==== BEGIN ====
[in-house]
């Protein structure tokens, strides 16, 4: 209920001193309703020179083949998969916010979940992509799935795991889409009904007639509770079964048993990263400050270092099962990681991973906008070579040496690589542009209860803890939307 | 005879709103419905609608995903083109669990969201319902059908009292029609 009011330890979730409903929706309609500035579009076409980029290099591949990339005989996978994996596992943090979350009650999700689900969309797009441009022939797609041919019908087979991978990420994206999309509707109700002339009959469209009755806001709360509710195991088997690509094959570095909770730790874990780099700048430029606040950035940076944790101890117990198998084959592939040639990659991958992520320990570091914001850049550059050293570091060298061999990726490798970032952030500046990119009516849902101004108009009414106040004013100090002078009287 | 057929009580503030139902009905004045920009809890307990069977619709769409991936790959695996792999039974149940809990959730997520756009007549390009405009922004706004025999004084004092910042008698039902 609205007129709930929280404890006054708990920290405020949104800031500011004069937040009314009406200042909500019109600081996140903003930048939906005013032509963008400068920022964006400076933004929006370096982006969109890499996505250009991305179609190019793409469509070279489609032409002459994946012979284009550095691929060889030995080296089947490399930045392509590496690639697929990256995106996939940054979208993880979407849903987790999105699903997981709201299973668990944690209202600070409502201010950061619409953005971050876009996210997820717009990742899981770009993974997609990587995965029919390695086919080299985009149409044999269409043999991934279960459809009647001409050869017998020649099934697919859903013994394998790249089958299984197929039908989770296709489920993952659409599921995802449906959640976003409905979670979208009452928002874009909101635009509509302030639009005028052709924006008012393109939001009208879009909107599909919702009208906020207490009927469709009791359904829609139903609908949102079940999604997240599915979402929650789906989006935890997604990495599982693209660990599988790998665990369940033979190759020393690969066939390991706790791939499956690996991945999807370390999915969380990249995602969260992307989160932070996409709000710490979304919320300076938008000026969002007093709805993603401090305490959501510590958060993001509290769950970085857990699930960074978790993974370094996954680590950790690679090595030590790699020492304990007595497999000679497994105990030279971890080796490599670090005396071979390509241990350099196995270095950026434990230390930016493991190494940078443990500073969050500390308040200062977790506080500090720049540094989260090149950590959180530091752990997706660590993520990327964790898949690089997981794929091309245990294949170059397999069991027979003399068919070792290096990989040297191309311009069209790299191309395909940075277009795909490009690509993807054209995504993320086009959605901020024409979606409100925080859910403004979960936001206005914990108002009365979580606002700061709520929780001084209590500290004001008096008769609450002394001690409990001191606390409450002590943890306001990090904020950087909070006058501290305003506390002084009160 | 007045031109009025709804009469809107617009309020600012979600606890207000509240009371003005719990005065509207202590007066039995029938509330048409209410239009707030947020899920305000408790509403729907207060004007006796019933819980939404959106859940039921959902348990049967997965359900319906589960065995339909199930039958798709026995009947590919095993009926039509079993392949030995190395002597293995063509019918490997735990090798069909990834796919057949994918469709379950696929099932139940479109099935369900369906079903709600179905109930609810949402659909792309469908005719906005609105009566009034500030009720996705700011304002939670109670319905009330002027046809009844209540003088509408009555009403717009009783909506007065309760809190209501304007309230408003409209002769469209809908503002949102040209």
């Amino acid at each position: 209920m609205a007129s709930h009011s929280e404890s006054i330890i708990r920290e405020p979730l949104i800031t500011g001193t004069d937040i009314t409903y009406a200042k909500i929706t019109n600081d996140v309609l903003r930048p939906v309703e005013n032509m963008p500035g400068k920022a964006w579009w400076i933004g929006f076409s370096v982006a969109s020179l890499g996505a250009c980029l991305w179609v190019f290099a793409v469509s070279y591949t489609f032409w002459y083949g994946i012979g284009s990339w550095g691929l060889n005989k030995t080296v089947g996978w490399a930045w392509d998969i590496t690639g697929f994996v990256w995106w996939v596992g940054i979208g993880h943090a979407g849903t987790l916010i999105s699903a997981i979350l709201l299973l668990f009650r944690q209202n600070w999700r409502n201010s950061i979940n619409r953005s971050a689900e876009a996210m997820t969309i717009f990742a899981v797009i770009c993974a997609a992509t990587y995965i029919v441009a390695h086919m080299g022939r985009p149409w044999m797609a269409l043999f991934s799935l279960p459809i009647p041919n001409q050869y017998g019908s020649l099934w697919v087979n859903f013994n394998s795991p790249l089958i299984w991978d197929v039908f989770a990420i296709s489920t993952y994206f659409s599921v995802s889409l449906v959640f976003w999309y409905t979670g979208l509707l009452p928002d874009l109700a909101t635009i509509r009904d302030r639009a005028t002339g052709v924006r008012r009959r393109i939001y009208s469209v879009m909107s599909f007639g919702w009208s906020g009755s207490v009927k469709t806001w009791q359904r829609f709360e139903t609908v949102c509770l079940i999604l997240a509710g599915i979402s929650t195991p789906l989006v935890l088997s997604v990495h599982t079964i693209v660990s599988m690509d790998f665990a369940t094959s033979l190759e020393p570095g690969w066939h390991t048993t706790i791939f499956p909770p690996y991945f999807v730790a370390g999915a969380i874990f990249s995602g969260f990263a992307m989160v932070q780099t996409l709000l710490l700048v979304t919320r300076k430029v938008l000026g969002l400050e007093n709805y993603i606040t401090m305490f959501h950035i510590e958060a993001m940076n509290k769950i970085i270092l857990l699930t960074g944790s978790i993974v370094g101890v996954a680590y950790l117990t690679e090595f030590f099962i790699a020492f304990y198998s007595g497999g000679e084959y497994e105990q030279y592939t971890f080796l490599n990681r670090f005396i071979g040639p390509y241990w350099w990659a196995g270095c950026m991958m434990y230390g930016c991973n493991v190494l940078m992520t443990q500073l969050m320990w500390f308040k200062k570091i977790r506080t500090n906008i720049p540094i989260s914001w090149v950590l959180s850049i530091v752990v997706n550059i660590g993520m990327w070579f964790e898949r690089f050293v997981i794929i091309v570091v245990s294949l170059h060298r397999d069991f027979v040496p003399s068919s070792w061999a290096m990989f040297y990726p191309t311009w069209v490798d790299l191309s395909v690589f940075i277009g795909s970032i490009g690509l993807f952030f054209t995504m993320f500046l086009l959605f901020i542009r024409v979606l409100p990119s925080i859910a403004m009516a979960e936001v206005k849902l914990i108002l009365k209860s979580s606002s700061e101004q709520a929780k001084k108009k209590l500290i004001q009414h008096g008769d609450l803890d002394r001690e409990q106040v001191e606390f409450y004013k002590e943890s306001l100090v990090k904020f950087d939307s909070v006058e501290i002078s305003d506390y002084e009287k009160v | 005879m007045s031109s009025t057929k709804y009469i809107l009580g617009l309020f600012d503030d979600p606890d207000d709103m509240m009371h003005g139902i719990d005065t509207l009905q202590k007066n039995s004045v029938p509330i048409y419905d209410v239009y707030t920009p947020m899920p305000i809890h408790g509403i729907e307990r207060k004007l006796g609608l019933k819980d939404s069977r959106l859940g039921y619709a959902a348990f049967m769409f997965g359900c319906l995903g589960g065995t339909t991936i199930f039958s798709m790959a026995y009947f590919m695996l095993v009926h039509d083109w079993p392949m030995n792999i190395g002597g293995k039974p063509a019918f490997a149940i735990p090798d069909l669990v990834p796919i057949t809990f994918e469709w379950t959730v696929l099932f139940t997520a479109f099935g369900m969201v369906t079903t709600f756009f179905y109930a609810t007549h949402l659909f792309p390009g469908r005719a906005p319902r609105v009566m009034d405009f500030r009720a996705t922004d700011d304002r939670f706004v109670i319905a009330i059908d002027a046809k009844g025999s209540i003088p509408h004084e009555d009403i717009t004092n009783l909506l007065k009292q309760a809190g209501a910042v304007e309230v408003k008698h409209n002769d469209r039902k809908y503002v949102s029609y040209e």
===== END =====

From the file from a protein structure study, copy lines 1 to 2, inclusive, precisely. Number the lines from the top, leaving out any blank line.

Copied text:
[in-house]
């Protein structure tokens, strides 16, 4: 209920001193309703020179083949998969916010979940992509799935795991889409009904007639509770079964048993990263400050270092099962990681991973906008070579040496690589542009209860803890939307 | 005879709103419905609608995903083109669990969201319902059908009292029609 009011330890979730409903929706309609500035579009076409980029290099591949990339005989996978994996596992943090979350009650999700689900969309797009441009022939797609041919019908087979991978990420994206999309509707109700002339009959469209009755806001709360509710195991088997690509094959570095909770730790874990780099700048430029606040950035940076944790101890117990198998084959592939040639990659991958992520320990570091914001850049550059050293570091060298061999990726490798970032952030500046990119009516849902101004108009009414106040004013100090002078009287 | 057929009580503030139902009905004045920009809890307990069977619709769409991936790959695996792999039974149940809990959730997520756009007549390009405009922004706004025999004084004092910042008698039902 609205007129709930929280404890006054708990920290405020949104800031500011004069937040009314009406200042909500019109600081996140903003930048939906005013032509963008400068920022964006400076933004929006370096982006969109890499996505250009991305179609190019793409469509070279489609032409002459994946012979284009550095691929060889030995080296089947490399930045392509590496690639697929990256995106996939940054979208993880979407849903987790999105699903997981709201299973668990944690209202600070409502201010950061619409953005971050876009996210997820717009990742899981770009993974997609990587995965029919390695086919080299985009149409044999269409043999991934279960459809009647001409050869017998020649099934697919859903013994394998790249089958299984197929039908989770296709489920993952659409599921995802449906959640976003409905979670979208009452928002874009909101635009509509302030639009005028052709924006008012393109939001009208879009909107599909919702009208906020207490009927469709009791359904829609139903609908949102079940999604997240599915979402929650789906989006935890997604990495599982693209660990599988790998665990369940033979190759020393690969066939390991706790791939499956690996991945999807370390999915969380990249995602969260992307989160932070996409709000710490979304919320300076938008000026969002007093709805993603401090305490959501510590958060993001509290769950970085857990699930960074978790993974370094996954680590950790690679090595030590790699020492304990007595497999000679497994105990030279971890080796490599670090005396071979390509241990350099196995270095950026434990230390930016493991190494940078443990500073969050500390308040200062977790506080500090720049540094989260090149950590959180530091752990997706660590993520990327964790898949690089997981794929091309245990294949170059397999069991027979003399068919070792290096990989040297191309311009069209790299191309395909940075277009795909490009690509993807054209995504993320086009959605901020024409979606409100925080859910403004979960936001206005914990108002009365979580606002700061709520929780001084209590500290004001008096008769609450002394001690409990001191606390409450002590943890306001990090904020950087909070006058501290305003506390002084009160 | 007045031109009025709804009469809107617009309020600012979600606890207000509240009371003005719990005065509207202590007066039995029938509330048409209410239009707030947020899920305000408790509403729907207060004007006796019933819980939404959106859940039921959902348990049967997965359900319906589960065995339909199930039958798709026995009947590919095993009926039509079993392949030995190395002597293995063509019918490997735990090798069909990834796919057949994918469709379950696929099932139940479109099935369900369906079903709600179905109930609810949402659909792309469908005719906005609105009566009034500030009720996705700011304002939670109670319905009330002027046809009844209540003088509408009555009403717009009783909506007065309760809190209501304007309230408003409209002769469209809908503002949102040209």